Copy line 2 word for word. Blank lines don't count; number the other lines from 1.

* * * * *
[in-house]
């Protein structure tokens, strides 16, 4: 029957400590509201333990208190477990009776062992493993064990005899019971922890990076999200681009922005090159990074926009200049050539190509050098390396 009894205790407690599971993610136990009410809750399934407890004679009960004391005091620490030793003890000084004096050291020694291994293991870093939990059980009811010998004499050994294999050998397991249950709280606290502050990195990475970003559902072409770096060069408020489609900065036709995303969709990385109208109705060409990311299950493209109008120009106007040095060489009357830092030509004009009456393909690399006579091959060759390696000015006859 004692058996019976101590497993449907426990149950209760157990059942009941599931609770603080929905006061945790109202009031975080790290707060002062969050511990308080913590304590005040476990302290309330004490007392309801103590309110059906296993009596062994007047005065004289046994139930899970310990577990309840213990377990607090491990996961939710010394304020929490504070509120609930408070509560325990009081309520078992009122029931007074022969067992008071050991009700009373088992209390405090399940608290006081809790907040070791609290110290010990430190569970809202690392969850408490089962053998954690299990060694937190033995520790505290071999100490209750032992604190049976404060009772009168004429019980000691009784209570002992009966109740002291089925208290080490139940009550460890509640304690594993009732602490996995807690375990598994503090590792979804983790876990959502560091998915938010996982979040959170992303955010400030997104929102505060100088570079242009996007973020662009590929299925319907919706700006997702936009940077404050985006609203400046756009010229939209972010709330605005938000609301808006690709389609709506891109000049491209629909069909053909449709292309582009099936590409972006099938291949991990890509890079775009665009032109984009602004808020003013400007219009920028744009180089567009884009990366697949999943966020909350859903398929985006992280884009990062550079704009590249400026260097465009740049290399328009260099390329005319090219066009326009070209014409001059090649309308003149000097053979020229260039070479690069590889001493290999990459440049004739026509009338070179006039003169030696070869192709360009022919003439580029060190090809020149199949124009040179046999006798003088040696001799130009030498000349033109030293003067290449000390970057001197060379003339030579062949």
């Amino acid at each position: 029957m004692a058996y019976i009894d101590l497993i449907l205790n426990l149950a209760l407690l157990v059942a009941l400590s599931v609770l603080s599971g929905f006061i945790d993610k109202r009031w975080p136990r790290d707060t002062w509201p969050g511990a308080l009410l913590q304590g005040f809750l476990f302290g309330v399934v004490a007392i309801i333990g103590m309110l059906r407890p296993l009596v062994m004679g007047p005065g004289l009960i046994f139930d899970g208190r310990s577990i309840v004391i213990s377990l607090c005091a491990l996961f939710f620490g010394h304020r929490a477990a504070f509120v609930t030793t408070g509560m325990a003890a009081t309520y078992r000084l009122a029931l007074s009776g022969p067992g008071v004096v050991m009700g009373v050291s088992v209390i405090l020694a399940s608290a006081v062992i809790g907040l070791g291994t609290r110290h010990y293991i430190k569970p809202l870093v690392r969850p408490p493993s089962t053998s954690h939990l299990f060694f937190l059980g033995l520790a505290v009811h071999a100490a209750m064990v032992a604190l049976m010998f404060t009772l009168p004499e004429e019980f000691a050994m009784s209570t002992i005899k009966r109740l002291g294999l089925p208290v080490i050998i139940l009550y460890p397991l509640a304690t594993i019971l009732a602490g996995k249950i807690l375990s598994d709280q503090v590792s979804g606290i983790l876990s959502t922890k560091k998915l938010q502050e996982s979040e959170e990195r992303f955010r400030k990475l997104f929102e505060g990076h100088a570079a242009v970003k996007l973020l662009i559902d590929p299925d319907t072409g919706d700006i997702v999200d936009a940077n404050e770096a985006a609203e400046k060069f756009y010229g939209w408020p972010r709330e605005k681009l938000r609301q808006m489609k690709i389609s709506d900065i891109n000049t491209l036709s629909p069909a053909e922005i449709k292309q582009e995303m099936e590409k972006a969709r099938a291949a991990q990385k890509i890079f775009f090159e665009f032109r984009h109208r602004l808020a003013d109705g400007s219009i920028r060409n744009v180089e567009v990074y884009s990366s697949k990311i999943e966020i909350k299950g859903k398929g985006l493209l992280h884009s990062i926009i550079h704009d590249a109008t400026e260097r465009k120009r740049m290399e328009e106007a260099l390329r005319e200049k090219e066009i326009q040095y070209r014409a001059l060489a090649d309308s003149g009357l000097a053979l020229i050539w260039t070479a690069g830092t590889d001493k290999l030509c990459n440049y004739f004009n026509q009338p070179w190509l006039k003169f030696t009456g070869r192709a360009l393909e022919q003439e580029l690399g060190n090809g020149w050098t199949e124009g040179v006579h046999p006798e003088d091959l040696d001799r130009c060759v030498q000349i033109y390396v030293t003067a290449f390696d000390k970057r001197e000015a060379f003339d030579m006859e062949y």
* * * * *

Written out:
């Protein structure tokens, strides 16, 4: 029957400590509201333990208190477990009776062992493993064990005899019971922890990076999200681009922005090159990074926009200049050539190509050098390396 009894205790407690599971993610136990009410809750399934407890004679009960004391005091620490030793003890000084004096050291020694291994293991870093939990059980009811010998004499050994294999050998397991249950709280606290502050990195990475970003559902072409770096060069408020489609900065036709995303969709990385109208109705060409990311299950493209109008120009106007040095060489009357830092030509004009009456393909690399006579091959060759390696000015006859 004692058996019976101590497993449907426990149950209760157990059942009941599931609770603080929905006061945790109202009031975080790290707060002062969050511990308080913590304590005040476990302290309330004490007392309801103590309110059906296993009596062994007047005065004289046994139930899970310990577990309840213990377990607090491990996961939710010394304020929490504070509120609930408070509560325990009081309520078992009122029931007074022969067992008071050991009700009373088992209390405090399940608290006081809790907040070791609290110290010990430190569970809202690392969850408490089962053998954690299990060694937190033995520790505290071999100490209750032992604190049976404060009772009168004429019980000691009784209570002992009966109740002291089925208290080490139940009550460890509640304690594993009732602490996995807690375990598994503090590792979804983790876990959502560091998915938010996982979040959170992303955010400030997104929102505060100088570079242009996007973020662009590929299925319907919706700006997702936009940077404050985006609203400046756009010229939209972010709330605005938000609301808006690709389609709506891109000049491209629909069909053909449709292309582009099936590409972006099938291949991990890509890079775009665009032109984009602004808020003013400007219009920028744009180089567009884009990366697949999943966020909350859903398929985006992280884009990062550079704009590249400026260097465009740049290399328009260099390329005319090219066009326009070209014409001059090649309308003149000097053979020229260039070479690069590889001493290999990459440049004739026509009338070179006039003169030696070869192709360009022919003439580029060190090809020149199949124009040179046999006798003088040696001799130009030498000349033109030293003067290449000390970057001197060379003339030579062949």